Triathlon Cycling Rules
Like the swimming portion of a triathlon, there are many established distances for the cycling leg. The standard distance is 40 kilometers (25 miles), but sprints are half that distance and the Ironman cycling section is three times as long.
Topping the list of the most common rule violations during a triathlon is biking without a helmet [source: USA Triathlon]. In USA Triathlon races, you only have to wear your helmet when you're mounted and riding the bike. For ITU races, you have to wear a helmet for the entire time that you're "in possession" of the bike, which starts from the moment you grab your bike off the rack until the moment you hang it back up [source: ITU]. You also can't bike without a shirt on. (Triathlon rules make frequent use of the word "torso.") Failure to wear a helmet or a shirt results in immediate disqualification.
The most complicated and controversial rules in the cycling section have to do with drafting and blocking. Drafting is a cycling technique in which a racer rides very closely behind another competitor to cut down on wind resistance and expend less energy. In long-distance team races like the Tour de France, drafting is a critical strategy for success. Triathlons, on the other hand, are generally viewed as individual races, not team events, so drafting is often illegal.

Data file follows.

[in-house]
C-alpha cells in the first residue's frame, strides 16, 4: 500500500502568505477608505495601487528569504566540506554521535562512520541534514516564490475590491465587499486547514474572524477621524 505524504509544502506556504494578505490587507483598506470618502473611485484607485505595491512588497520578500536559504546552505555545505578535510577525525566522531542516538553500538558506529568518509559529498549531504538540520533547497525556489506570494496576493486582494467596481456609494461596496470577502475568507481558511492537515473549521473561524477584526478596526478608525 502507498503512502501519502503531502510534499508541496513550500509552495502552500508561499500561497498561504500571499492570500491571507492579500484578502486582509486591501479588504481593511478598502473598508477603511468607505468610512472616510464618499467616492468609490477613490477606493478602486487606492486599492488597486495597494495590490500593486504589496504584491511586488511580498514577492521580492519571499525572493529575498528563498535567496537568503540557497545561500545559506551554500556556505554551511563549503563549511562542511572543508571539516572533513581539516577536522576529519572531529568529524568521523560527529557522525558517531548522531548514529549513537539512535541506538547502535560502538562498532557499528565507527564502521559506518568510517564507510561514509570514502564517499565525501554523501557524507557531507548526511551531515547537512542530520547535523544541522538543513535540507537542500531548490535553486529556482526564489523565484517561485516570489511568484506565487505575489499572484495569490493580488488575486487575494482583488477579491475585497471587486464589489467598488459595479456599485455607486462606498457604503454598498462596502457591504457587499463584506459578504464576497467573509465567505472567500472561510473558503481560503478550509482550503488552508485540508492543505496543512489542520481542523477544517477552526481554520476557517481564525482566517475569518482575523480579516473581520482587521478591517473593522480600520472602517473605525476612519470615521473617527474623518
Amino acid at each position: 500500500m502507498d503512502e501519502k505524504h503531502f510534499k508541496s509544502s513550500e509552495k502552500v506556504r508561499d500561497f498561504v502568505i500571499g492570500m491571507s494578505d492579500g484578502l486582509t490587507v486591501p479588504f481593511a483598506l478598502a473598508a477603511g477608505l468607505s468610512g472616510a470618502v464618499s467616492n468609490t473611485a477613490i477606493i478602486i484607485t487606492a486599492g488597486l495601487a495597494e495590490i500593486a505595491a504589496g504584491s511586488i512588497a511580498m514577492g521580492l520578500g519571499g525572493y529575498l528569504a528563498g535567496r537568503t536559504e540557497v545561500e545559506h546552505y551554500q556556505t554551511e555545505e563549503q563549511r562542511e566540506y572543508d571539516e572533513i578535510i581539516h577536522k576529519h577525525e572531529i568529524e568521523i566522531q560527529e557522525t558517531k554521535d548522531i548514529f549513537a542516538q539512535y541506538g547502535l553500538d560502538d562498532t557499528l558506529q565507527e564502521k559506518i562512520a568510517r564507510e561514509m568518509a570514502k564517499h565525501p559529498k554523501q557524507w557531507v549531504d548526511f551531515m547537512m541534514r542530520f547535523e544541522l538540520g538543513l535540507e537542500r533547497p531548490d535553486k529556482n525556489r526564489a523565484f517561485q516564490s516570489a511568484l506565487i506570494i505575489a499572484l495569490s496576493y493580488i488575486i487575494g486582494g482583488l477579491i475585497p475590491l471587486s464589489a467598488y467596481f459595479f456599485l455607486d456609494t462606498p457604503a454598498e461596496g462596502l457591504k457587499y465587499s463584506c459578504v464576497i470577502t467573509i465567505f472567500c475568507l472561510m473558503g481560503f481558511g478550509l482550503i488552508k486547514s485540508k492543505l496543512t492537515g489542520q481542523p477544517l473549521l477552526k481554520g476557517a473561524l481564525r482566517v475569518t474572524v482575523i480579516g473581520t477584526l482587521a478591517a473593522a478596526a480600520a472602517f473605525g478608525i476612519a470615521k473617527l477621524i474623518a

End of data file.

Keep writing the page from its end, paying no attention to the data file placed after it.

In a "draft-illegal" event -- most non-elite triathlons are draft-illegal -- strict rules govern how long you can remain in another rider's draft zone. Under ITU rules, the draft zone is a large rectangle measuring three meters wide by 10 meters long (10 by 33 feet) that extends backwards from the front tire of the bike [source: ITU]. (The zone measures 12 meters long for long-distance races.)If you want to pass a rider in front of you, you can only ride through their draft zone for a total of 15 seconds [source: ITU]. Failure to do so will result in a time penalty.
Blocking is a no-no in both draft-legal and draft-illegal triathlons. Blocking is the act of willfully keeping others from passing. This usually involves riding on the left side of the course while not actively in the process of passing. Blocking will also cost you a time penalty; repeated violations could lead to disqualification or even suspension.
The running leg of the triathlon isn't immune to rules and regulations. Leave your iPod at home and learn more on the next page.